FirstLight, the owner and operator of Turners Falls Dam and the Northfield Mountain Pump Storage Project, and a set of stakeholders, including towns and regional government as well as recreation-focused organizations, recently submitted a proposed settlement agreement related to recreation. CRC had been involved in these negotiations and had even signed an earlier version of the agreement, called the Agreement in Principle, but we declined to sign this final version after last-minute additions that we oppose.
Before we get into our concerns about the agreement, we want to highlight why FirstLight is offering recreational amenities and our support for several of the proposed additions.
Rivers and waterbodies across the country are held in “the public trust,” a core environmental doctrine that determines the public have a right to natural resources such as rivers, oceans and the air. In this way, the public is guaranteed access to these resources. While this doctrine provides only a human-centered approach to resource conservation and access, it does help establish pathways for public access to some of the country’s most vital and beautiful ecosystems. As a conservation organization, we know that access is not only a right for all people but also begets environmental stewardship.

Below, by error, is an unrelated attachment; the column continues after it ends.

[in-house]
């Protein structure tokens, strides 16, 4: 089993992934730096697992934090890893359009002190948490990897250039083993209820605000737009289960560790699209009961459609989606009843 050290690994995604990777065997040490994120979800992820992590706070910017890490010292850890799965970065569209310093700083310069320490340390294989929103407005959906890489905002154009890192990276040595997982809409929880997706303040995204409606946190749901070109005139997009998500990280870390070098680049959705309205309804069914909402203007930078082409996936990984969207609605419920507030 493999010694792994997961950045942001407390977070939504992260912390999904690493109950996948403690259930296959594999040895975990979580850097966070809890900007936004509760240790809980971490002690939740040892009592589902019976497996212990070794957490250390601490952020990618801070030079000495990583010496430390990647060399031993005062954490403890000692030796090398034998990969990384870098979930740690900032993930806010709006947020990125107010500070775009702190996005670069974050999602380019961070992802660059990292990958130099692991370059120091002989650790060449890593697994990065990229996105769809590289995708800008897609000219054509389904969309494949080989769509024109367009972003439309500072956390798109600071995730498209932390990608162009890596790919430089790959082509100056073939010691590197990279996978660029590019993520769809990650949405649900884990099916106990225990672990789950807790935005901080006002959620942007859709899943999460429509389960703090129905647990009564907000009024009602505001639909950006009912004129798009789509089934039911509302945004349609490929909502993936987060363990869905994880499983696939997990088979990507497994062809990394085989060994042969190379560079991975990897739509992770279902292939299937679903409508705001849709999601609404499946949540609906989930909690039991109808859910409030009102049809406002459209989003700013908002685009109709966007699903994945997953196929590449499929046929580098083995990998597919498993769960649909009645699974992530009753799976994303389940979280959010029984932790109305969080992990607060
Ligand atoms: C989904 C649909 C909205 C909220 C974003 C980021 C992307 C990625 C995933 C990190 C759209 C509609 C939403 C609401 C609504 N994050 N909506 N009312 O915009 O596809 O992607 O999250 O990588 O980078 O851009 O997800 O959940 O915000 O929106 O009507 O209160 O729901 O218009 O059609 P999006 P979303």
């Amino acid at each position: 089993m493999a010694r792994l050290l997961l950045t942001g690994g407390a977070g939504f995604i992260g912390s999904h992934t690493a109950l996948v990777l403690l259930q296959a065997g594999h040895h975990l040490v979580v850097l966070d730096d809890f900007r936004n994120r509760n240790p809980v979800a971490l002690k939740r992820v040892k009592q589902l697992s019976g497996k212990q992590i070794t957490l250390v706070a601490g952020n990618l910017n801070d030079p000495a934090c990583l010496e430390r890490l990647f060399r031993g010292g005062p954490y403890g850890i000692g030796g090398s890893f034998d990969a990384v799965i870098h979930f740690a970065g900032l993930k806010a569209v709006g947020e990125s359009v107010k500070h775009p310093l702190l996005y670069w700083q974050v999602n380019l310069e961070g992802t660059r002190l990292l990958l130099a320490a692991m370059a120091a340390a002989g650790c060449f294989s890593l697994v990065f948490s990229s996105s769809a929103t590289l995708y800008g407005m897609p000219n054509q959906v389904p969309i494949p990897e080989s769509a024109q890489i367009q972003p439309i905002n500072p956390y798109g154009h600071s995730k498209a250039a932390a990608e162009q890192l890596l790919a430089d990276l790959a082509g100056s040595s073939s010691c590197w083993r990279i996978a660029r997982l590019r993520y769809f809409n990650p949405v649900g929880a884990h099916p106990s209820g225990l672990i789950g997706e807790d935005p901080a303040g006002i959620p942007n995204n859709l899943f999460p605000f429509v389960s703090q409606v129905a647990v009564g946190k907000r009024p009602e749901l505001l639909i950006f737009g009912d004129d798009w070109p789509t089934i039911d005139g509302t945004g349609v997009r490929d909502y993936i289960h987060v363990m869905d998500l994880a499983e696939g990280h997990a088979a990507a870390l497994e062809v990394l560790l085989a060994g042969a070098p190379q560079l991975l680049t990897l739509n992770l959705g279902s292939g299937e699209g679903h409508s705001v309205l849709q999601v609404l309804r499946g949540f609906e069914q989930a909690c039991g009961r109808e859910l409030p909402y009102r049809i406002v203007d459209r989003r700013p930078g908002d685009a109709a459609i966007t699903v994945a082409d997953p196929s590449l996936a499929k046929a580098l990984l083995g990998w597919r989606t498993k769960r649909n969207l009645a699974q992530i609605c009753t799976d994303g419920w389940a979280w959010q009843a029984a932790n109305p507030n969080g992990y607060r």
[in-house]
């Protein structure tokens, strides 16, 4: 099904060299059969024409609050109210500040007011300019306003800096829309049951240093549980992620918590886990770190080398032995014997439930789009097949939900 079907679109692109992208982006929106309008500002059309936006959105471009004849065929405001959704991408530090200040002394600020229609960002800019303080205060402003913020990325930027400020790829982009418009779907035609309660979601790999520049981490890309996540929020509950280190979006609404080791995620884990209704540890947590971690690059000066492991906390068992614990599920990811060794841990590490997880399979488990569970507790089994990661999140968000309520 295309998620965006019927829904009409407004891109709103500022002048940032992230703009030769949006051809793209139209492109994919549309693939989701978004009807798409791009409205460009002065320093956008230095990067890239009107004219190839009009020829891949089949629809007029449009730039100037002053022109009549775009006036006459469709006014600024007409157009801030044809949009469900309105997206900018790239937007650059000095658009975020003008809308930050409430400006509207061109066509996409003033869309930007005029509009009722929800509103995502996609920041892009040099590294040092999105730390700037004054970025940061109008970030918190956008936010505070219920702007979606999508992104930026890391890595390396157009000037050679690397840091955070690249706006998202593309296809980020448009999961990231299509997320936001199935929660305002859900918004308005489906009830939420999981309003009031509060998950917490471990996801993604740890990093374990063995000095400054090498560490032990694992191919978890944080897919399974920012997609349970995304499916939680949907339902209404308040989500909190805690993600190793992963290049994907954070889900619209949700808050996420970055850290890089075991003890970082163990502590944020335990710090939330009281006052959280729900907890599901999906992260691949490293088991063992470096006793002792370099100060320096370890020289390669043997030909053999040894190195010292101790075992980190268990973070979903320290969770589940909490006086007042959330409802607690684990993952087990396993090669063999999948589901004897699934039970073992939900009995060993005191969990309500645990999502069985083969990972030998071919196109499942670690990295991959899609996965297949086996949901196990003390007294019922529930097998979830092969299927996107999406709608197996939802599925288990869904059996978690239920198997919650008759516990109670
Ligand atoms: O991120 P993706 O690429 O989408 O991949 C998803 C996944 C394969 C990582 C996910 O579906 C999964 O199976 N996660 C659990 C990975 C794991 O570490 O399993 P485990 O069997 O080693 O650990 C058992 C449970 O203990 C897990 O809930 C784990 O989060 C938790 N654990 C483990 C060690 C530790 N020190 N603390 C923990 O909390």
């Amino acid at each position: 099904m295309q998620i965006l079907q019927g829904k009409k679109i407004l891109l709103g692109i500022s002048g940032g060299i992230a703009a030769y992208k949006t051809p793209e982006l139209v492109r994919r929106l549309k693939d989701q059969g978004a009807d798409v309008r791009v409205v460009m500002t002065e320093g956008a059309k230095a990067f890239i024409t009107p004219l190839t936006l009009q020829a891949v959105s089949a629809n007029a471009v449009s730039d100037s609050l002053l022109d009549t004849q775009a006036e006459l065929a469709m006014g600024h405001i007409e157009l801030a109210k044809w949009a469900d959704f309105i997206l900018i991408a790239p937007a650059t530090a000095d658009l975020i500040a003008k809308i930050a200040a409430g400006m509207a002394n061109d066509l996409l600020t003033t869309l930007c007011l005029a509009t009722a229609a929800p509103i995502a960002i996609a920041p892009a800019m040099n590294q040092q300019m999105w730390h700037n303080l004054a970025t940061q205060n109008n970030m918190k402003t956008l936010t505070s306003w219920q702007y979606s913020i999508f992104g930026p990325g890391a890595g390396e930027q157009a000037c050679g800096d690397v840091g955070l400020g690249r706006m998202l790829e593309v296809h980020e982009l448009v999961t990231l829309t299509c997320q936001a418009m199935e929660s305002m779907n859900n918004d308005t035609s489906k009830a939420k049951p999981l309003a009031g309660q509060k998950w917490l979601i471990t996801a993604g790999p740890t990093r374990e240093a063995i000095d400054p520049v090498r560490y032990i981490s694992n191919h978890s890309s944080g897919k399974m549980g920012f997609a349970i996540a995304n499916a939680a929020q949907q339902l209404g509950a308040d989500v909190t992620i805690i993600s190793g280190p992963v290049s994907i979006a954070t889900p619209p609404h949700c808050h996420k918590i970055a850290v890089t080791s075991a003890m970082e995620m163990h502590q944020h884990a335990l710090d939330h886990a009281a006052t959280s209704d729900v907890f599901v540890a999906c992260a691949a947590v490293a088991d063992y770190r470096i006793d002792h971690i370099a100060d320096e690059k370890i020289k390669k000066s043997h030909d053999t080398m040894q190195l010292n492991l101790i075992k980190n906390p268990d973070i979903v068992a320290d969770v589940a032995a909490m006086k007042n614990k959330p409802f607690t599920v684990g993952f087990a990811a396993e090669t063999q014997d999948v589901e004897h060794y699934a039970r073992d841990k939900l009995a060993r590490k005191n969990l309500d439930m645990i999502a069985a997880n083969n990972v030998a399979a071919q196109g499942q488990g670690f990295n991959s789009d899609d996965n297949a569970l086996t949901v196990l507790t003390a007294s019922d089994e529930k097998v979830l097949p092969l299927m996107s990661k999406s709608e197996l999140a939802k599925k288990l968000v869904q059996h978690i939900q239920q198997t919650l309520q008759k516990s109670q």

When hydropower companies construct and operate their facilities along waterways, they are using a publicly held resource for private gain. These facilities disrupt and limit the public’s access to rivers and the hydropower companies are obligated to provide recreational amenities to the community to offset this impact.
The recently submitted recreation agreement includes several improvements that will enhance the experience of those who recreate within the Connecticut River valley, while providing economic opportunities to local businesses in the nearby towns. The agreement maintains most existing facilities and services and provides a few new ways to enjoy the area.